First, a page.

Pulling the rug under MySQL
by Stéphane Faroult
Related link: http://www.oracle.com/innodb/index.html
No doubt that the OpenSOurce community is shaken by the
announcement on October 7th that Oracle is acquiring Innobase, the company behind InnoDB. InnoDB is the product that enables MySQL to turn into an enterprise-grade DBMS, with the support for commit and rollback, foreign keys, row locking ... Forget about all the reassuring noises about
"commitment to open source software", etc. Commitment to keep OpenSource software under close watch, so that it stays a toy, and not a menace in the corporate world ? (OpenSource database software, that is. Anything that has to do with operating systems, word-processing or spreadsheets is welcome).
In fact, there are many positive aspects to this announcement. Firstly, Oracle still has an interest in databases, something that wasn't absolutely obvious from the recent buying-spree. Secondly, Oracle implicitly acknowledges that OpenSource software databases have reached a level of maturity that makes them worthy contenders in the corporate market. Thirdly, it may be an opportunity for some other OpenSource entreprise-grade DBMS products to step out of the MySQL shadow. Fourthly, it makes MySQL a greater champion, if the MySQL announcement is to be believed, of the GPL license; time to dust off business models perhaps. And fifthly, it may announce the birth of a new lucrative cottage-industry: developing strong storage engines.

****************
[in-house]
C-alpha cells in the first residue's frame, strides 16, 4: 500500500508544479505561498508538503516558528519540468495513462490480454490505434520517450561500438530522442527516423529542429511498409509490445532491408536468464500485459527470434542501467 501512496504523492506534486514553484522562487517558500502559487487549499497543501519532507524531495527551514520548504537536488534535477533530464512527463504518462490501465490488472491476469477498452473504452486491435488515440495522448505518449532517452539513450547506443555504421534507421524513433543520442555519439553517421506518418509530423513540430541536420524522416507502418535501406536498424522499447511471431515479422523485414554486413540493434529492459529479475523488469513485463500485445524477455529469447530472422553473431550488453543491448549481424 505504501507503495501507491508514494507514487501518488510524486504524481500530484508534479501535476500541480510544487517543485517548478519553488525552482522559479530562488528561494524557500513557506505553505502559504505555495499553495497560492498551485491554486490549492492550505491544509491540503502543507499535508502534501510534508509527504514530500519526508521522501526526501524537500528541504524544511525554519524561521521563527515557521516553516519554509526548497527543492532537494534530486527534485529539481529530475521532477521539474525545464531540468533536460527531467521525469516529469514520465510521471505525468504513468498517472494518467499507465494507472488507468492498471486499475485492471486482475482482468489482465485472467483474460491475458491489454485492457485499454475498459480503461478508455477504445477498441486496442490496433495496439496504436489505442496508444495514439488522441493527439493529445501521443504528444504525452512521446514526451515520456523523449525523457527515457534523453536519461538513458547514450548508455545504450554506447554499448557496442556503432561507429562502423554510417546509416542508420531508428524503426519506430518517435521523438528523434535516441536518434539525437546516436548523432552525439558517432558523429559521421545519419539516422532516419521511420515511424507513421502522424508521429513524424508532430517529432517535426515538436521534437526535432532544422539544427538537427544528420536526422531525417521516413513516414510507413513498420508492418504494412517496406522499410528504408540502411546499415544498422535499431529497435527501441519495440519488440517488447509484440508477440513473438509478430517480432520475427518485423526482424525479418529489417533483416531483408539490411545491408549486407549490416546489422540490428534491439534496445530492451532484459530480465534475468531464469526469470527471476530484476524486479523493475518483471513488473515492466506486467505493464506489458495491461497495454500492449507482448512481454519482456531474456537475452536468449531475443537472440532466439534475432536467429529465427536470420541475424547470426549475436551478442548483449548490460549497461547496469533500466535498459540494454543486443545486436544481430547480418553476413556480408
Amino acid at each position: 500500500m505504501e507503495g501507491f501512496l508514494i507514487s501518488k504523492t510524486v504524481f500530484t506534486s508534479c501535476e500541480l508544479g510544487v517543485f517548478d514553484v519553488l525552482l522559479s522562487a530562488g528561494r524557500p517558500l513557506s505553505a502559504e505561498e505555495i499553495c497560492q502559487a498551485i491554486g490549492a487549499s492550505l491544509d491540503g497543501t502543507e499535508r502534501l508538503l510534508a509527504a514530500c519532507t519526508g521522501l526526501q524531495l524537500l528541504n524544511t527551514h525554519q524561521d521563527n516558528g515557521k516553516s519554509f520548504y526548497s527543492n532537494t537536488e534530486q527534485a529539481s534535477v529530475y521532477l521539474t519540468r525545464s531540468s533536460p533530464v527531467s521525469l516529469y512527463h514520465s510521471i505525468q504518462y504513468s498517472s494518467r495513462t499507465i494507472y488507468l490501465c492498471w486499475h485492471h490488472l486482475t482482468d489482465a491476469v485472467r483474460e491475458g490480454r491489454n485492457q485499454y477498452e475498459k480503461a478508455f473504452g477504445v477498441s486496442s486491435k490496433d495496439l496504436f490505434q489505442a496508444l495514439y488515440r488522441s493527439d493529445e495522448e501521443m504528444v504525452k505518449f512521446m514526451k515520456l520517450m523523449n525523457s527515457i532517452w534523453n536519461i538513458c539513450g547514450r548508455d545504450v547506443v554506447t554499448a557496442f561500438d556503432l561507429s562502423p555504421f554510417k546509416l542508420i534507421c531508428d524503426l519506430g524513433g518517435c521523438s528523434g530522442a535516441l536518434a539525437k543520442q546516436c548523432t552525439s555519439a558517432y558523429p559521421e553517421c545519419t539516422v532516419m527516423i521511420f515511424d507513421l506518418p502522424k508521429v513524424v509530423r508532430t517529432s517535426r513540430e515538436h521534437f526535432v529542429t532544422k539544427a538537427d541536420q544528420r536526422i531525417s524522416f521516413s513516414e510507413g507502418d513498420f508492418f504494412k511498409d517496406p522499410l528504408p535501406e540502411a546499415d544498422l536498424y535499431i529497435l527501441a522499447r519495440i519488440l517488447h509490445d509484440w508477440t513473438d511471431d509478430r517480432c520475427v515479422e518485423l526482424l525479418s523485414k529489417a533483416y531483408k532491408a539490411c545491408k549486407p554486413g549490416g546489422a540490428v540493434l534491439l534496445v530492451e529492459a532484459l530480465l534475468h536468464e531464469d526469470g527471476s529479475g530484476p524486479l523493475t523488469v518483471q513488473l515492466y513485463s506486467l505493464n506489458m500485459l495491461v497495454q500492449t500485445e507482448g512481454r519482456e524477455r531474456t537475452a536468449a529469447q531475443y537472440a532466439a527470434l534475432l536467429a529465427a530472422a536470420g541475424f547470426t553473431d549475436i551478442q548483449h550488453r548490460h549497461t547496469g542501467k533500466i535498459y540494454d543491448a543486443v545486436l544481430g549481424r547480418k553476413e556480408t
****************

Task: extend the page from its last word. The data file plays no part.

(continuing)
Adds credibility to MySQL
MySQL can now truthfuly say that their free, Open Source, enterprise grade storage engine is an Oracle product. I know technicaly nothing's changed, but surely this has got to add a lot of credibility to any plans to implement MySQL solutions in corporations.
The opensource community is not particularly shaken. Both MySQL and InnoDB are available under GPL, so the users need not care. They are dependent neither on MySQL AB nor on Innobase Oy.
Risk is MySQL gets starved of new developments
Certainly they get to use GPL code that exists now, but what happens if future releases of InnoDB are non-GPL?
|Hmmmm didn't MySQL recently 'partner' with SAP? Does that possibly ring any bells?|